The Co-operative Cyprus Bank on Monday accepted the Hellenic Bank’s bid, ending months of negotiations and paving the way for the creation of Cyprus’ second biggest bank.
The go-ahead was given by CCB shareholders at an EGM late on Monday afternoon. The CCB is effectively state owned.
In a written statement, issued after the conclusion of the EGM, the CCB said its shareholders had decided to approve the bid of Hellenic Bank submitted within the framework of the invitation for expression of interest.
“Completion of the transaction is subject to the necessary supervisory approval,” it added.
Earlier Hellenic Bank submitted a capital plan regarding the extra capital required for the deal to go through — reportedly €150m. This was a condition imposed by the Council of Ministers, which on Friday, gave its in principle approval of Hellenic’s bid. Reports said that the capital plan did not give a breakdown of the shareholders.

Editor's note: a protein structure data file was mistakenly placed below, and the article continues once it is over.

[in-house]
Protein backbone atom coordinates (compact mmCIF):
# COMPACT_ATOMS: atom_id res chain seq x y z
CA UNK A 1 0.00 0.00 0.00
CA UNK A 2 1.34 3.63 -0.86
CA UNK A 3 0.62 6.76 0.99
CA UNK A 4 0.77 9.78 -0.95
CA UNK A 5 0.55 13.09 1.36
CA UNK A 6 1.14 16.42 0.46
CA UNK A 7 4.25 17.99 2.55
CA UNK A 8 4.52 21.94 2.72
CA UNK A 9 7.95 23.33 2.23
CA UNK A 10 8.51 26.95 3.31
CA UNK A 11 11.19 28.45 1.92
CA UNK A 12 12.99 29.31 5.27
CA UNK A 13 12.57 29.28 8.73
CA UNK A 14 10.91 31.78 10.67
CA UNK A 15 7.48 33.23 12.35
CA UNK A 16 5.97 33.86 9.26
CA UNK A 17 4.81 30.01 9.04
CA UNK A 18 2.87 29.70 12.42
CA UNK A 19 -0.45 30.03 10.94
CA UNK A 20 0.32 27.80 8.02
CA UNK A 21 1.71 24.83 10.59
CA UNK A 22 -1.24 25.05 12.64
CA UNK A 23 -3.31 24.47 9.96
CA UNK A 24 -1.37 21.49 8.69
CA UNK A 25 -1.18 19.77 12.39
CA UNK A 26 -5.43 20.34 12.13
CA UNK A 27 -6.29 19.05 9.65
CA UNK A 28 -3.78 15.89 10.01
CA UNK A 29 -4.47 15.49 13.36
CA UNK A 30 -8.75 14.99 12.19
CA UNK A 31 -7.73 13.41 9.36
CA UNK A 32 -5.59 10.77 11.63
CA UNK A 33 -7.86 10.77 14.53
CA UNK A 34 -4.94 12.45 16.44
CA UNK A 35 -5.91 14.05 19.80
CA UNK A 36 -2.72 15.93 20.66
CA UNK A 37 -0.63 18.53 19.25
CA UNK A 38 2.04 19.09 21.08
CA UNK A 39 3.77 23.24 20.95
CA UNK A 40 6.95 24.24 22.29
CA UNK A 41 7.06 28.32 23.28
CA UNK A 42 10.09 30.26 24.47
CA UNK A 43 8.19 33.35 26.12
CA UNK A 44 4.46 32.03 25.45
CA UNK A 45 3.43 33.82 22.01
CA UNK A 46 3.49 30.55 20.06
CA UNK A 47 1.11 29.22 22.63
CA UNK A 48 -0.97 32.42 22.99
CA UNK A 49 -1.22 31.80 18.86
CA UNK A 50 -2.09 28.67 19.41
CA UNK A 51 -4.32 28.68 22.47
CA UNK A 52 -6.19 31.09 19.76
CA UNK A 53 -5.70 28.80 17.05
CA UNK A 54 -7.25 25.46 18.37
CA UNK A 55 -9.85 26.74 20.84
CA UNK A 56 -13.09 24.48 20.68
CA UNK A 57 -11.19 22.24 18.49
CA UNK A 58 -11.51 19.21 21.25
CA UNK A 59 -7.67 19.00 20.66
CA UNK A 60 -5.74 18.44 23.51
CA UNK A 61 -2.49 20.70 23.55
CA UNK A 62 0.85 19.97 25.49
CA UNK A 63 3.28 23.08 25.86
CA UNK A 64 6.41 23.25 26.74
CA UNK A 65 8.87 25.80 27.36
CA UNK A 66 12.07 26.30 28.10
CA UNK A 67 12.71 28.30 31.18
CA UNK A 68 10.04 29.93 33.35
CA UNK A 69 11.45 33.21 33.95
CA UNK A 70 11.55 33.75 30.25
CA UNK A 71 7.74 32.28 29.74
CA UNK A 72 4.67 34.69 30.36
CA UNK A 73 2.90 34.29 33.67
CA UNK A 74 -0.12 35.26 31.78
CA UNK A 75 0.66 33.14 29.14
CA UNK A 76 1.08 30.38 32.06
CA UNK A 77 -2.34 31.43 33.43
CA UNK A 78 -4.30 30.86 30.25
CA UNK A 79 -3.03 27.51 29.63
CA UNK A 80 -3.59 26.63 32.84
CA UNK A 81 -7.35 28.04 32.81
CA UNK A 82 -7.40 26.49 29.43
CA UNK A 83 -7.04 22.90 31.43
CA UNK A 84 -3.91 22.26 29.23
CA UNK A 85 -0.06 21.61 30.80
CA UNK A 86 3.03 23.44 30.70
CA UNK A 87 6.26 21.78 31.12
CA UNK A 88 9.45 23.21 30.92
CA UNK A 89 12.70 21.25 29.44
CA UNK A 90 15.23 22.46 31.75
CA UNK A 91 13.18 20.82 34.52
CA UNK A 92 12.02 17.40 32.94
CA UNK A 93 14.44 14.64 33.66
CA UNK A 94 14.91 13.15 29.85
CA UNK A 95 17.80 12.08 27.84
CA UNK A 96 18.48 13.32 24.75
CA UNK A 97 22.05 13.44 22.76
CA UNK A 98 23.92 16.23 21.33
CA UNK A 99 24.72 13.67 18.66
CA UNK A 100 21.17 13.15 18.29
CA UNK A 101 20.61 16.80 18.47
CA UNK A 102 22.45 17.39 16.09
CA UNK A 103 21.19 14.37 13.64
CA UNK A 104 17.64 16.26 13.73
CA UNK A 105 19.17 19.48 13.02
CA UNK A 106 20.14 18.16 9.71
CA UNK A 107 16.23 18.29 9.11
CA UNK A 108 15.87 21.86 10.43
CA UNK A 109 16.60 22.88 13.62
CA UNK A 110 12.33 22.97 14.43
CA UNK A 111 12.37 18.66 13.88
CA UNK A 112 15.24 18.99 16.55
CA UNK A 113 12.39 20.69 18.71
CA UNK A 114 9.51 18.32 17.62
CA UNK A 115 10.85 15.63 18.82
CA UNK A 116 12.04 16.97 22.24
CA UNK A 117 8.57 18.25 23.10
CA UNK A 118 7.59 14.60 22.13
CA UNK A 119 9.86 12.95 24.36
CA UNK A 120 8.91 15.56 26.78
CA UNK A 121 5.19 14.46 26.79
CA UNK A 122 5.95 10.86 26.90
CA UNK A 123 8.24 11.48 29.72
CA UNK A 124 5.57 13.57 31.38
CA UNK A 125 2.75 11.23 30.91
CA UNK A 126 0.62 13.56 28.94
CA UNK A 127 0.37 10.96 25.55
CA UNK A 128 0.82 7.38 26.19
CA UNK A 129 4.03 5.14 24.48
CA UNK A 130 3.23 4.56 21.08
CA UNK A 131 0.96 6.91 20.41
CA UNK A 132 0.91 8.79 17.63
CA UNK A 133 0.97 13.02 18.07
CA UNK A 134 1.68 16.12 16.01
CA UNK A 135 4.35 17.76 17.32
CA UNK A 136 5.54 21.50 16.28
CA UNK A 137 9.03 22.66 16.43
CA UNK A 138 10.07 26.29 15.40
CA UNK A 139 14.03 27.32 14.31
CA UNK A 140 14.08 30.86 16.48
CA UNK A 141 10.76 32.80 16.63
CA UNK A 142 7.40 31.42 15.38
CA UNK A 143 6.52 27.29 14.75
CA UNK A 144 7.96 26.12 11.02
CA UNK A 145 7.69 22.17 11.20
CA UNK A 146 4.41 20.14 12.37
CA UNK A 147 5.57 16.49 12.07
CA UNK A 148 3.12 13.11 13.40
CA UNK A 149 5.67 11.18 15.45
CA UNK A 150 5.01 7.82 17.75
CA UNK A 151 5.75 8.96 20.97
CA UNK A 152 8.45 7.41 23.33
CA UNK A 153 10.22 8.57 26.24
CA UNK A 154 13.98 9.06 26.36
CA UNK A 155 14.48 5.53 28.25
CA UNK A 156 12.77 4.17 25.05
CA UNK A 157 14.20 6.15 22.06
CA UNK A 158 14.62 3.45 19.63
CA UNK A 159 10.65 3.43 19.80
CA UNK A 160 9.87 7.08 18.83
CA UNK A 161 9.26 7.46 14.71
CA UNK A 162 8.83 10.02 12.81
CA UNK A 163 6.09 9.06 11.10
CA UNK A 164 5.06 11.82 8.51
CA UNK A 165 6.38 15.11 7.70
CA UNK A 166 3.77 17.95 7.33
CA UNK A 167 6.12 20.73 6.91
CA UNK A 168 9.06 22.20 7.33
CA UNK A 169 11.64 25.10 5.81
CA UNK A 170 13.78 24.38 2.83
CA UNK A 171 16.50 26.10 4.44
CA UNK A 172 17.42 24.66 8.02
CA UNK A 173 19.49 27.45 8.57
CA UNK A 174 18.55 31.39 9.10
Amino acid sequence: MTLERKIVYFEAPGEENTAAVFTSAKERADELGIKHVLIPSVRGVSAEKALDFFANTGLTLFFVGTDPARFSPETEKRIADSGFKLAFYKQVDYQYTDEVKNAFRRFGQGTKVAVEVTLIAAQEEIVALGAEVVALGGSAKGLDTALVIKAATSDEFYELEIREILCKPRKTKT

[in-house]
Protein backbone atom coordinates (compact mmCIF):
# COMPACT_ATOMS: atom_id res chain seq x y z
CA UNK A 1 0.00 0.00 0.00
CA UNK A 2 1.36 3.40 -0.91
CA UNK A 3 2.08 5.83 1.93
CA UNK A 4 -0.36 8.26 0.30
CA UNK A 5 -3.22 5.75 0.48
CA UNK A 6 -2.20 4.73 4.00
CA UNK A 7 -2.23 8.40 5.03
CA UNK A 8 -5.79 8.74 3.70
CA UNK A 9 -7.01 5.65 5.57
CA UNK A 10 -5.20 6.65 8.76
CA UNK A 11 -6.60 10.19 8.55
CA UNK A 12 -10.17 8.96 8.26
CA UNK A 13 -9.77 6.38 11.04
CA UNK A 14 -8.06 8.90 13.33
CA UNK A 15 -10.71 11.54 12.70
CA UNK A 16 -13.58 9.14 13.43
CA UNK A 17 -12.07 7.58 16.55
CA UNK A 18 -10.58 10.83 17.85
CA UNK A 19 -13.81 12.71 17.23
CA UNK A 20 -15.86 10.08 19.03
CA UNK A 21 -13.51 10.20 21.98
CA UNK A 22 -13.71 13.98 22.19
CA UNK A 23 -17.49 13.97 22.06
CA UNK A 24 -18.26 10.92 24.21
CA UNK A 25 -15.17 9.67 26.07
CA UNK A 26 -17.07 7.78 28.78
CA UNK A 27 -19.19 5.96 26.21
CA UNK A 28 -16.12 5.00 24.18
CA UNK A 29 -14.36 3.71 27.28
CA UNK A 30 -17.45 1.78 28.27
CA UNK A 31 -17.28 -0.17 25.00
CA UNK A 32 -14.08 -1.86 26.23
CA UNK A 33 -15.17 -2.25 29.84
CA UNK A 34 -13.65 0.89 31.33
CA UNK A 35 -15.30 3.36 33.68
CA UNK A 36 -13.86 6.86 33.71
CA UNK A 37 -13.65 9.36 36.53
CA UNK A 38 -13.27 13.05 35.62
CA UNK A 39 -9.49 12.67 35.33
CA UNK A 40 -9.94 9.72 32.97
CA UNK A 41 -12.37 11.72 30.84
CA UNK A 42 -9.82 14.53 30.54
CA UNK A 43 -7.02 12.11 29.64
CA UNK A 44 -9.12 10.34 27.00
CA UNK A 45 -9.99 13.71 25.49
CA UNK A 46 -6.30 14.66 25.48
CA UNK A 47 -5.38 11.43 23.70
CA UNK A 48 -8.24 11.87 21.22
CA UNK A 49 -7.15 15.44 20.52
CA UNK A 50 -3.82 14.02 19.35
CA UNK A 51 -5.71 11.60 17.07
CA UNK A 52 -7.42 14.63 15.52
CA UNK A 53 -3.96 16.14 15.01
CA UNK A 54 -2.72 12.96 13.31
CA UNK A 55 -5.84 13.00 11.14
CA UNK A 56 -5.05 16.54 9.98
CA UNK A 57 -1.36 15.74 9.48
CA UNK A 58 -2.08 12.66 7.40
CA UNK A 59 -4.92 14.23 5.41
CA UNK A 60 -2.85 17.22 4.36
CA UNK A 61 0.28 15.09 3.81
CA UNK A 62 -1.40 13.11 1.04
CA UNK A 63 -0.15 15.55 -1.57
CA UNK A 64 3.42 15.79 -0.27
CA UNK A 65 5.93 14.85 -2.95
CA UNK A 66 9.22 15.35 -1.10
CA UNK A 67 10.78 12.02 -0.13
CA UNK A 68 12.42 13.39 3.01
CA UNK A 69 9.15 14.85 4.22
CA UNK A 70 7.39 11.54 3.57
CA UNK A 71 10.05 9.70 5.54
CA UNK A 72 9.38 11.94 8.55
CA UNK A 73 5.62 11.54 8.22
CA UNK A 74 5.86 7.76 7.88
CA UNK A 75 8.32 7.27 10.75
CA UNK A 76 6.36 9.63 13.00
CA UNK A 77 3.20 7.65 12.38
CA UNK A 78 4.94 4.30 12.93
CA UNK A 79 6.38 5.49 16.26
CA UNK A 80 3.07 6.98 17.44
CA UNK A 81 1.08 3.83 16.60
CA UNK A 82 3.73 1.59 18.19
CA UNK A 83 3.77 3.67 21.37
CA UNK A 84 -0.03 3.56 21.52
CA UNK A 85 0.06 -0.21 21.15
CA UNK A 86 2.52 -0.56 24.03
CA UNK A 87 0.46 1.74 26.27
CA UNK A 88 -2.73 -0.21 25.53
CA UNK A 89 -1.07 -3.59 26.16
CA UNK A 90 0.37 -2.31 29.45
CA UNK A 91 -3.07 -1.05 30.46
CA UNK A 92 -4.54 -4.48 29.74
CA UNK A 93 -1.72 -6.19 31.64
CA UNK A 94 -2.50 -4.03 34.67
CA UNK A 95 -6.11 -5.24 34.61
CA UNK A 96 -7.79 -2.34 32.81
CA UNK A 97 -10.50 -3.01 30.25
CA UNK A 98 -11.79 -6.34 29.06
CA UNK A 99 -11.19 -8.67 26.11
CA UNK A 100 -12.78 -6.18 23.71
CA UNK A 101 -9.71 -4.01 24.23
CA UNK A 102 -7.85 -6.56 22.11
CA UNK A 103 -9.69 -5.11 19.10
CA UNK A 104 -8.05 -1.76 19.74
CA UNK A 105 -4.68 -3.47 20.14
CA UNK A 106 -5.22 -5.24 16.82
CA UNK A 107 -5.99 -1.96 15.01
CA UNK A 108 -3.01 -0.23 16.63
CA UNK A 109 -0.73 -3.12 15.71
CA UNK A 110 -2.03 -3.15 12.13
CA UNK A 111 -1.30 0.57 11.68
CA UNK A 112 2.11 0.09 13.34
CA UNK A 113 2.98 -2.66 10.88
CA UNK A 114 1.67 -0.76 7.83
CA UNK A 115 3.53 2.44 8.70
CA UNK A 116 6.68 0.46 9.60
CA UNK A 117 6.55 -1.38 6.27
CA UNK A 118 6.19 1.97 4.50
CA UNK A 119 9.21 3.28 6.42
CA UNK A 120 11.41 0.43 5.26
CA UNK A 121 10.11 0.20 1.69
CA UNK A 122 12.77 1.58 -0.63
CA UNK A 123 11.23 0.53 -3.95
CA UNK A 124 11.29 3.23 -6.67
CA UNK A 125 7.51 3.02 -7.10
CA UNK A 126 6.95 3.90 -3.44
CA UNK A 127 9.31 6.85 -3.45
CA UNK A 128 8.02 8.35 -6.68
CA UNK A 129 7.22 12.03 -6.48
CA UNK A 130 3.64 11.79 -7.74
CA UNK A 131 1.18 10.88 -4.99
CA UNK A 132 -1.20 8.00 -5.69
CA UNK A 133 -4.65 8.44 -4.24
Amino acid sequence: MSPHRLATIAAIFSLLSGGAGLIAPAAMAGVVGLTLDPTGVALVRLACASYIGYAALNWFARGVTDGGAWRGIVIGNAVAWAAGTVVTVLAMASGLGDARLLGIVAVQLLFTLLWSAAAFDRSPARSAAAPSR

Under the deal, Hellenic, currently the island’s third largest bank, will take over the CCB’s liabilities (deposits) of €9.7 billion and assets of €10.3 billion, including loans, bonds and cash as well as NPLs of €500 million. Hellenic will absorb 1100 of the CCB’s 2650 staff and keep 72 of the 170 branches. Assets of the CCB of €8.3b will be signed over to the state while the CCB’s NPLs will be transferred to an asset management agency that will be set up
The deal is subject to the approval of the European Commission. Both the government and the CCB have defended the agreement as an essential step that will put an end to uncertainty and bolster the island’s banking sector.
But opposition parties have stepped up their criticism accusing both the government and the CCB of a sell-out and mismanagement.
AKEL has said it will ask the attorney general to conduct an investigation.